Social media has become a prominent staple of the internet and has forced companies to look at the way they and their employees communicate with others.

For example, many firms put a social media policy in place for staff to follow that means they cannot disclose sensitive information on platforms like Facebook, Twitter or Google+.

This means the company’s reputation can stay intact as staff know what they can and cannot say. The issue has become so major for enterprises that many are investing in social media monitoring to ensure their brand is safe online.

However, it is not just businesses that need to have a social media policy in place. Charities, public sector departments and political parties also need to ensure they are using the internet correctly.

In the UK the Liberal Democrats, who are currently in a coalition government with the Conservatives, have a policy and this means all their MPs, councillors and others know exactly what they can post online through their social networks.

This reduces any embarrassing mishaps and stops withheld information from leaking.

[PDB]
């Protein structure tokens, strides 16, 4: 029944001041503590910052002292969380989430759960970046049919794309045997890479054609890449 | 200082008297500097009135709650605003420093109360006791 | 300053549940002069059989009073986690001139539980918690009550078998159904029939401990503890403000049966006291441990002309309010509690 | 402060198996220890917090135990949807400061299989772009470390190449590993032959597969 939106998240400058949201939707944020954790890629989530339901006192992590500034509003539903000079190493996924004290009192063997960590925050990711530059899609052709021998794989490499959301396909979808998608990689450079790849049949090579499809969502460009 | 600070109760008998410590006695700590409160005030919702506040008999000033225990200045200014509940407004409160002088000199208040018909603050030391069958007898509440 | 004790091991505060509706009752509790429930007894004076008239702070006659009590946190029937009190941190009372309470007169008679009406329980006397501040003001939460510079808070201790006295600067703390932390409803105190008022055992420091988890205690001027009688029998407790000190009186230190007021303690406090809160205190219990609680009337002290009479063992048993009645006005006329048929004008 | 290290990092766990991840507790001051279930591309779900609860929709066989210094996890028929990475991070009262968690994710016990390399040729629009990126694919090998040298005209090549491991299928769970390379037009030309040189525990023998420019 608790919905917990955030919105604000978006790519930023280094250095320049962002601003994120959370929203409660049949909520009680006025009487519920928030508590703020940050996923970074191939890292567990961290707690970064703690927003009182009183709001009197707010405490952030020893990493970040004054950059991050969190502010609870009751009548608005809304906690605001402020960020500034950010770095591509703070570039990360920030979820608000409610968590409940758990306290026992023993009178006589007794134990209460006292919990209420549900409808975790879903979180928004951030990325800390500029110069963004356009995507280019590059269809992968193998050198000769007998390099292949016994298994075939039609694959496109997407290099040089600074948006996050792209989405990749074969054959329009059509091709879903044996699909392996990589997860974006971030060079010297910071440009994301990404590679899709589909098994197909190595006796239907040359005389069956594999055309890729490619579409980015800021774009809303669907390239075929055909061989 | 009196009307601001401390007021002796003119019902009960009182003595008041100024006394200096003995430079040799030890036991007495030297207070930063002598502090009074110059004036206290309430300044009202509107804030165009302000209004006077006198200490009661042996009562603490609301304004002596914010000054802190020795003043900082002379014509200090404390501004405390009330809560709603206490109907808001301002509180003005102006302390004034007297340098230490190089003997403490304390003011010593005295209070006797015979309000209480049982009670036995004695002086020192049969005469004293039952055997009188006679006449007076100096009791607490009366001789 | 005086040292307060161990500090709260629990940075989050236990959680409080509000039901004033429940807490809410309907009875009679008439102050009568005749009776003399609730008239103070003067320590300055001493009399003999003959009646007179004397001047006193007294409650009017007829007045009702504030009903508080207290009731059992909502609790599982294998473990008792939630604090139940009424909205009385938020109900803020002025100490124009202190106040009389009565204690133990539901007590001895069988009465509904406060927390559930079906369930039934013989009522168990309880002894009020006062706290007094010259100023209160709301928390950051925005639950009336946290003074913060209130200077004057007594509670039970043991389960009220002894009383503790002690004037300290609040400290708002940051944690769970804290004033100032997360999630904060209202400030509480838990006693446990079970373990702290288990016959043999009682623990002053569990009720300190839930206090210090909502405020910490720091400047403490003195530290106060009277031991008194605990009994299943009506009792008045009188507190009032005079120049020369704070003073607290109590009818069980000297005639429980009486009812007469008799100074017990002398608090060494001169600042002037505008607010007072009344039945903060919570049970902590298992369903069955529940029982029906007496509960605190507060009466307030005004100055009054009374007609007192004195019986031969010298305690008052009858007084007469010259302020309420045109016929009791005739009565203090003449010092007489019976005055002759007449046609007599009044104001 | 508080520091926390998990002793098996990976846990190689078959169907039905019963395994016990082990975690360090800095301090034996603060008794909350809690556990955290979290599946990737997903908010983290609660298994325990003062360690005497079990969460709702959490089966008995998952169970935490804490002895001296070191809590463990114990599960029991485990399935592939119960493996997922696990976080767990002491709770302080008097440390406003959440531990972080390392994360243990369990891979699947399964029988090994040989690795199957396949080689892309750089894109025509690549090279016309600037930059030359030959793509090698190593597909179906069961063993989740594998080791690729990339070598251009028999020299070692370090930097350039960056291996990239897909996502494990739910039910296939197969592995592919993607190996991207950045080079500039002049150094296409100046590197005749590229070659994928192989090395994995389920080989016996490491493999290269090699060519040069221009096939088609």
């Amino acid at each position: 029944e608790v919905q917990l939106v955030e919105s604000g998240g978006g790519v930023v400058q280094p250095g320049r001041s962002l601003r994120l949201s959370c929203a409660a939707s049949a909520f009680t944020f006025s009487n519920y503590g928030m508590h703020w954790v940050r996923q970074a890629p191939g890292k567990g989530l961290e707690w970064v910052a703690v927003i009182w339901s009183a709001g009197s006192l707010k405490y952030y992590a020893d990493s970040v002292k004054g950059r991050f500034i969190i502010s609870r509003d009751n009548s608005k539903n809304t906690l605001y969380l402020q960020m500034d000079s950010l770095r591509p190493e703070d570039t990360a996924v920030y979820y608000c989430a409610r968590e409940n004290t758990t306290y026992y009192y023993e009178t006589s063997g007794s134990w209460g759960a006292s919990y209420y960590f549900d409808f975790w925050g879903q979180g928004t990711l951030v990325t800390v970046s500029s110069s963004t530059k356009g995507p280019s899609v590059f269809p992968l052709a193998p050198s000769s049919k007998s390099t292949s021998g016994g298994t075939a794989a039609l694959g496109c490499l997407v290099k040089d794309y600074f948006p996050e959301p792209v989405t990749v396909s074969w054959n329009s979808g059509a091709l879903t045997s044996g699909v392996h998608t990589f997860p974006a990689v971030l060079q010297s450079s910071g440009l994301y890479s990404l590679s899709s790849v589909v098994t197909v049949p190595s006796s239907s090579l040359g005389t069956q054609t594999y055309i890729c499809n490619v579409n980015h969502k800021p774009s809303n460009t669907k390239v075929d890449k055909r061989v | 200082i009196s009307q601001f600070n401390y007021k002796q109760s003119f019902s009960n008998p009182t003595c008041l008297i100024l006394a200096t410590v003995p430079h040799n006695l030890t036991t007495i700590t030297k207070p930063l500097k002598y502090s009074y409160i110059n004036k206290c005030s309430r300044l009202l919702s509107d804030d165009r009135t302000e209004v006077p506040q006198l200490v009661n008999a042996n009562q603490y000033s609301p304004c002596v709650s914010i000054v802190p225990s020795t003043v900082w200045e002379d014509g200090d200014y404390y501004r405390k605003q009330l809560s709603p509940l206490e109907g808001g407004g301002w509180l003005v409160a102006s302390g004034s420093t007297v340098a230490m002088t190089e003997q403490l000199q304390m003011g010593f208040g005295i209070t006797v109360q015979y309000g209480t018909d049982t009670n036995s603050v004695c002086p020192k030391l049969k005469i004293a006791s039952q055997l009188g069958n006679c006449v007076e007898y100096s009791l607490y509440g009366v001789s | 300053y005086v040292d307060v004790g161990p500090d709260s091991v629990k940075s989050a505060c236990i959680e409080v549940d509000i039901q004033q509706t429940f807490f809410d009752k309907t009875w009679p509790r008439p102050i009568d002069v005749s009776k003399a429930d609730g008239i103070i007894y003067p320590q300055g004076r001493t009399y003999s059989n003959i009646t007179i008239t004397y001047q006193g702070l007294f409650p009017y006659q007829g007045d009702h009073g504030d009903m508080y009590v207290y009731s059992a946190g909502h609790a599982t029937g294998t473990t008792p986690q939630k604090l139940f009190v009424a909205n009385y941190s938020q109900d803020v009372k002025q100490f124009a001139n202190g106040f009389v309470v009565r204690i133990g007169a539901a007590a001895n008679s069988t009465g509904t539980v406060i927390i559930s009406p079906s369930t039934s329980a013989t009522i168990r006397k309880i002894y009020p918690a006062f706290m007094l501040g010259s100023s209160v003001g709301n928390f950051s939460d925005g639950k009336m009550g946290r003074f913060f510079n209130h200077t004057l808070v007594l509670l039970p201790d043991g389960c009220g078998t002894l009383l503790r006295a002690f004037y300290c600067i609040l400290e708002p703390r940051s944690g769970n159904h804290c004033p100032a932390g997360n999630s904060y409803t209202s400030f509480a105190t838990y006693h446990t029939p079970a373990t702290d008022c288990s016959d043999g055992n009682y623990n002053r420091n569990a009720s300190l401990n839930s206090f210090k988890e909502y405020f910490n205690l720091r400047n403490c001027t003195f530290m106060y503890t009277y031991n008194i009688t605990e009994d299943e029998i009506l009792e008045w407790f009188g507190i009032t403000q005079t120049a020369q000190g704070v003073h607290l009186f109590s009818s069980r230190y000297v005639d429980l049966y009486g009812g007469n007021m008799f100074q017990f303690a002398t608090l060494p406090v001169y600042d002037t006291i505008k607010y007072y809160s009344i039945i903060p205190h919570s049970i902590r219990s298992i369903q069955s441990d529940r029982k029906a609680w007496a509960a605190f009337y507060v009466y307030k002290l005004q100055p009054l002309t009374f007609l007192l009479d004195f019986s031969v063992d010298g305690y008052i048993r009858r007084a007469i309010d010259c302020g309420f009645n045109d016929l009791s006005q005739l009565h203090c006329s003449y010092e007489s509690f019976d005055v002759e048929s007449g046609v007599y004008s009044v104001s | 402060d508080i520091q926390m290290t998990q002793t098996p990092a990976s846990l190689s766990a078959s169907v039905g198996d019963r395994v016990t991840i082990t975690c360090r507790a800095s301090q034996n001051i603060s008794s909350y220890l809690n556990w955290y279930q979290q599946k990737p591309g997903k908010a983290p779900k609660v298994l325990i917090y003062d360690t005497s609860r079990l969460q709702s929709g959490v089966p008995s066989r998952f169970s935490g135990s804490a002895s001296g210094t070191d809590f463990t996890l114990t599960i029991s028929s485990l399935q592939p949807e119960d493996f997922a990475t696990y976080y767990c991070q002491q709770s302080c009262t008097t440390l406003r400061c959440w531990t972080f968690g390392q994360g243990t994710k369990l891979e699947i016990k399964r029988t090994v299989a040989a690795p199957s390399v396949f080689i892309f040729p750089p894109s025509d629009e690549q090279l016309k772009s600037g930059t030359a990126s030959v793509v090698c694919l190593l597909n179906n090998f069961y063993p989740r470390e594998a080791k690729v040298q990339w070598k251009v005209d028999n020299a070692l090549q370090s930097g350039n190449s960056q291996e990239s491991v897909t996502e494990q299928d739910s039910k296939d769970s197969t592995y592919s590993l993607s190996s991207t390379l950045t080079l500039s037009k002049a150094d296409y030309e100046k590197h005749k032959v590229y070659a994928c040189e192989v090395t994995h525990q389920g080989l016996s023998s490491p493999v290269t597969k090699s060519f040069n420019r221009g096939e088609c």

However, Ananthakrishnan Narayanan, vice-president of Europe at software services and integration firm Tech Mahindra, believes the Conservative Party is not doing enough and should follow the example set by the Liberal Democrats or risk falling out of touch with the digital world.

Speaking to, Mr. Narayanan said David Cameron and the rest of his party must come together to draw up a scheme to avoid future issues.

The prime minister recently tweeted with a reference to secretary of state Iain Duncan Smith’s Twitter handle, however, it was quickly pointed out that he in fact linked to a fake account.

Mr, Narayanan said a social media framework will be essential for politicians to reach out to the public.

“[Politicians] have image consultants and PR contributing to that persona, as well as guidelines and policies laid out by their parties. If that can happen in the physical world outside, you need a corresponding mechanism online,” he remarked.

Political parties ‘must have social media policies’